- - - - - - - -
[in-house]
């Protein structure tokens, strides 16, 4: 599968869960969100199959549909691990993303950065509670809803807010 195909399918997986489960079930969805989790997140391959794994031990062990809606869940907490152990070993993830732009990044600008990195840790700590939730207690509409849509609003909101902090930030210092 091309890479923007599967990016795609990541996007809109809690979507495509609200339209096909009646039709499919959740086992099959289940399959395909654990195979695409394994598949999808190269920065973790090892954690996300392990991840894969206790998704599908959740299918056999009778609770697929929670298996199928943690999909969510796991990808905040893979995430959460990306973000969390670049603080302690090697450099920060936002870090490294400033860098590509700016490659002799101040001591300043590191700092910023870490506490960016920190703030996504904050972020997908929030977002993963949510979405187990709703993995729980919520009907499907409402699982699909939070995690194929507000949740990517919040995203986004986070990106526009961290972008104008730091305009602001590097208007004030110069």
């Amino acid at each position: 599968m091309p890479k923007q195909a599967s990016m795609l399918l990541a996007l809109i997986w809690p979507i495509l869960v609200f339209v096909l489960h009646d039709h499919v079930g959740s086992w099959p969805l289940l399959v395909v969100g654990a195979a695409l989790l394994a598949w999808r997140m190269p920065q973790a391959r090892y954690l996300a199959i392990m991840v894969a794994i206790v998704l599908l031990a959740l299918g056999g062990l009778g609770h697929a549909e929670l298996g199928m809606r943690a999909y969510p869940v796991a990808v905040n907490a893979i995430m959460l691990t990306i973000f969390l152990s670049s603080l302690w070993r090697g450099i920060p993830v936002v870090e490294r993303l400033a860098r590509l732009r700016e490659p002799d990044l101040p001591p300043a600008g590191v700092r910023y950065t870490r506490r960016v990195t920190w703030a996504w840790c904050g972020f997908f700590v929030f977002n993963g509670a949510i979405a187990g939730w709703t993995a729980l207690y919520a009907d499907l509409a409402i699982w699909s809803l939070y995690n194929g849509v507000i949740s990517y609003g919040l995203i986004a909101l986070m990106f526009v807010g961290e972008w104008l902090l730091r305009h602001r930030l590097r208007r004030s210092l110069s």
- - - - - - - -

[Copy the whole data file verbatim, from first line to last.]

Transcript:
[in-house]
């Protein structure tokens, strides 16, 4: 599968869960969100199959549909691990993303950065509670809803807010 195909399918997986489960079930969805989790997140391959794994031990062990809606869940907490152990070993993830732009990044600008990195840790700590939730207690509409849509609003909101902090930030210092 091309890479923007599967990016795609990541996007809109809690979507495509609200339209096909009646039709499919959740086992099959289940399959395909654990195979695409394994598949999808190269920065973790090892954690996300392990991840894969206790998704599908959740299918056999009778609770697929929670298996199928943690999909969510796991990808905040893979995430959460990306973000969390670049603080302690090697450099920060936002870090490294400033860098590509700016490659002799101040001591300043590191700092910023870490506490960016920190703030996504904050972020997908929030977002993963949510979405187990709703993995729980919520009907499907409402699982699909939070995690194929507000949740990517919040995203986004986070990106526009961290972008104008730091305009602001590097208007004030110069």
């Amino acid at each position: 599968m091309p890479k923007q195909a599967s990016m795609l399918l990541a996007l809109i997986w809690p979507i495509l869960v609200f339209v096909l489960h009646d039709h499919v079930g959740s086992w099959p969805l289940l399959v395909v969100g654990a195979a695409l989790l394994a598949w999808r997140m190269p920065q973790a391959r090892y954690l996300a199959i392990m991840v894969a794994i206790v998704l599908l031990a959740l299918g056999g062990l009778g609770h697929a549909e929670l298996g199928m809606r943690a999909y969510p869940v796991a990808v905040n907490a893979i995430m959460l691990t990306i973000f969390l152990s670049s603080l302690w070993r090697g450099i920060p993830v936002v870090e490294r993303l400033a860098r590509l732009r700016e490659p002799d990044l101040p001591p300043a600008g590191v700092r910023y950065t870490r506490r960016v990195t920190w703030a996504w840790c904050g972020f997908f700590v929030f977002n993963g509670a949510i979405a187990g939730w709703t993995a729980l207690y919520a009907d499907l509409a409402i699982w699909s809803l939070y995690n194929g849509v507000i949740s990517y609003g919040l995203i986004a909101l986070m990106f526009v807010g961290e972008w104008l902090l730091r305009h602001r930030l590097r208007r004030s210092l110069s």